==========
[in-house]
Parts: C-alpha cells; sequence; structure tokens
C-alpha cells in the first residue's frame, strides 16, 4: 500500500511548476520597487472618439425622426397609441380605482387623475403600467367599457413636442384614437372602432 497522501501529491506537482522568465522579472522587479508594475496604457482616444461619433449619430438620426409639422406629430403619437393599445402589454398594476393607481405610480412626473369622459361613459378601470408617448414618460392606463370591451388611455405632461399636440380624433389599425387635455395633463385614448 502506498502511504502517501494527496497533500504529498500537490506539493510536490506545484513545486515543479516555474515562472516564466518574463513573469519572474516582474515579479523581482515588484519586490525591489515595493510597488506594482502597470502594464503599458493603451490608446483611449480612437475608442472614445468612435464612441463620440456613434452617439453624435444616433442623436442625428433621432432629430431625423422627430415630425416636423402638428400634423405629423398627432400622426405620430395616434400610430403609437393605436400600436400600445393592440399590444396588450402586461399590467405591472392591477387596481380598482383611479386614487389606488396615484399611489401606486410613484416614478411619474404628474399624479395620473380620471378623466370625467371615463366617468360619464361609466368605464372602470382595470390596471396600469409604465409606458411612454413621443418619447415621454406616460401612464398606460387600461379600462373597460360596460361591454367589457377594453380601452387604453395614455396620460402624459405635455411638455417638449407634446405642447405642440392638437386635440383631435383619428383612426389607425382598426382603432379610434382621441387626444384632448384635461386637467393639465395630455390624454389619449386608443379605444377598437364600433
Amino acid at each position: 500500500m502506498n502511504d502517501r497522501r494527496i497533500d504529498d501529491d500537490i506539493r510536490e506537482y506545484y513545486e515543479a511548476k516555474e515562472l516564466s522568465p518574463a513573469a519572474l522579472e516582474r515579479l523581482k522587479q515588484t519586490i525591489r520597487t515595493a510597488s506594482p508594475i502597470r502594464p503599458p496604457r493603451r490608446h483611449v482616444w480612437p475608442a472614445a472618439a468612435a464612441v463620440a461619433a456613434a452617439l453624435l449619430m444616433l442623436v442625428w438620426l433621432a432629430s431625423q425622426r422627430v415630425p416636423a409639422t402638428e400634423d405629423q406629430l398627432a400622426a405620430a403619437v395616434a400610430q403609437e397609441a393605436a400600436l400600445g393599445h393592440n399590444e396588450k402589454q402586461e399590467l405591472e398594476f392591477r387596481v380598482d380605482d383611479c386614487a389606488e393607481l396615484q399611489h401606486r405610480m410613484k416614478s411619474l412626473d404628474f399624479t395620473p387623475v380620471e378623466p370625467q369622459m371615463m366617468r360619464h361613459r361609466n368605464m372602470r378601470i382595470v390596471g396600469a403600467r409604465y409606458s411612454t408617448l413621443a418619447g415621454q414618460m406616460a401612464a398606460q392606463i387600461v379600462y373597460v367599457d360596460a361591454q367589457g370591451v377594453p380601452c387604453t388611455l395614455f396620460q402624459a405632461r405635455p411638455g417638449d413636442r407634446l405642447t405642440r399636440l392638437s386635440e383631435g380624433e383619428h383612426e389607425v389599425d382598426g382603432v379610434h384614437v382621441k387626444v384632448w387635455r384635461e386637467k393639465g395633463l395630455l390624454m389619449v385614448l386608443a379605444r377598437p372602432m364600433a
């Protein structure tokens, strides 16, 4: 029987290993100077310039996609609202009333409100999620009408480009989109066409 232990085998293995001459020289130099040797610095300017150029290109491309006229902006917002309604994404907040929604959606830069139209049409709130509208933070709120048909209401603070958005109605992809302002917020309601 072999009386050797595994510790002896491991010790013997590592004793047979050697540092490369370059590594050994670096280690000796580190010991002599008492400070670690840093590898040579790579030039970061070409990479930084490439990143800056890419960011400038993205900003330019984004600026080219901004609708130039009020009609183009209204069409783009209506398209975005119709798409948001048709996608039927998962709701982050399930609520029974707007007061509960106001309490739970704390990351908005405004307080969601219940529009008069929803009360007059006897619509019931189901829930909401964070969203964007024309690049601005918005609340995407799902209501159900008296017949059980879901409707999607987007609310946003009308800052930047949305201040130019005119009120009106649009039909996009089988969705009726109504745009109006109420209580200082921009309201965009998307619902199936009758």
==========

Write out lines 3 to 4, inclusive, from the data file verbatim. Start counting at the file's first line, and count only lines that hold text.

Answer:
C-alpha cells in the first residue's frame, strides 16, 4: 500500500511548476520597487472618439425622426397609441380605482387623475403600467367599457413636442384614437372602432 497522501501529491506537482522568465522579472522587479508594475496604457482616444461619433449619430438620426409639422406629430403619437393599445402589454398594476393607481405610480412626473369622459361613459378601470408617448414618460392606463370591451388611455405632461399636440380624433389599425387635455395633463385614448 502506498502511504502517501494527496497533500504529498500537490506539493510536490506545484513545486515543479516555474515562472516564466518574463513573469519572474516582474515579479523581482515588484519586490525591489515595493510597488506594482502597470502594464503599458493603451490608446483611449480612437475608442472614445468612435464612441463620440456613434452617439453624435444616433442623436442625428433621432432629430431625423422627430415630425416636423402638428400634423405629423398627432400622426405620430395616434400610430403609437393605436400600436400600445393592440399590444396588450402586461399590467405591472392591477387596481380598482383611479386614487389606488396615484399611489401606486410613484416614478411619474404628474399624479395620473380620471378623466370625467371615463366617468360619464361609466368605464372602470382595470390596471396600469409604465409606458411612454413621443418619447415621454406616460401612464398606460387600461379600462373597460360596460361591454367589457377594453380601452387604453395614455396620460402624459405635455411638455417638449407634446405642447405642440392638437386635440383631435383619428383612426389607425382598426382603432379610434382621441387626444384632448384635461386637467393639465395630455390624454389619449386608443379605444377598437364600433
Amino acid at each position: 500500500m502506498n502511504d502517501r497522501r494527496i497533500d504529498d501529491d500537490i506539493r510536490e506537482y506545484y513545486e515543479a511548476k516555474e515562472l516564466s522568465p518574463a513573469a519572474l522579472e516582474r515579479l523581482k522587479q515588484t519586490i525591489r520597487t515595493a510597488s506594482p508594475i502597470r502594464p503599458p496604457r493603451r490608446h483611449v482616444w480612437p475608442a472614445a472618439a468612435a464612441v463620440a461619433a456613434a452617439l453624435l449619430m444616433l442623436v442625428w438620426l433621432a432629430s431625423q425622426r422627430v415630425p416636423a409639422t402638428e400634423d405629423q406629430l398627432a400622426a405620430a403619437v395616434a400610430q403609437e397609441a393605436a400600436l400600445g393599445h393592440n399590444e396588450k402589454q402586461e399590467l405591472e398594476f392591477r387596481v380598482d380605482d383611479c386614487a389606488e393607481l396615484q399611489h401606486r405610480m410613484k416614478s411619474l412626473d404628474f399624479t395620473p387623475v380620471e378623466p370625467q369622459m371615463m366617468r360619464h361613459r361609466n368605464m372602470r378601470i382595470v390596471g396600469a403600467r409604465y409606458s411612454t408617448l413621443a418619447g415621454q414618460m406616460a401612464a398606460q392606463i387600461v379600462y373597460v367599457d360596460a361591454q367589457g370591451v377594453p380601452c387604453t388611455l395614455f396620460q402624459a405632461r405635455p411638455g417638449d413636442r407634446l405642447t405642440r399636440l392638437s386635440e383631435g380624433e383619428h383612426e389607425v389599425d382598426g382603432v379610434h384614437v382621441k387626444v384632448w387635455r384635461e386637467k393639465g395633463l395630455l390624454m389619449v385614448l386608443a379605444r377598437p372602432m364600433a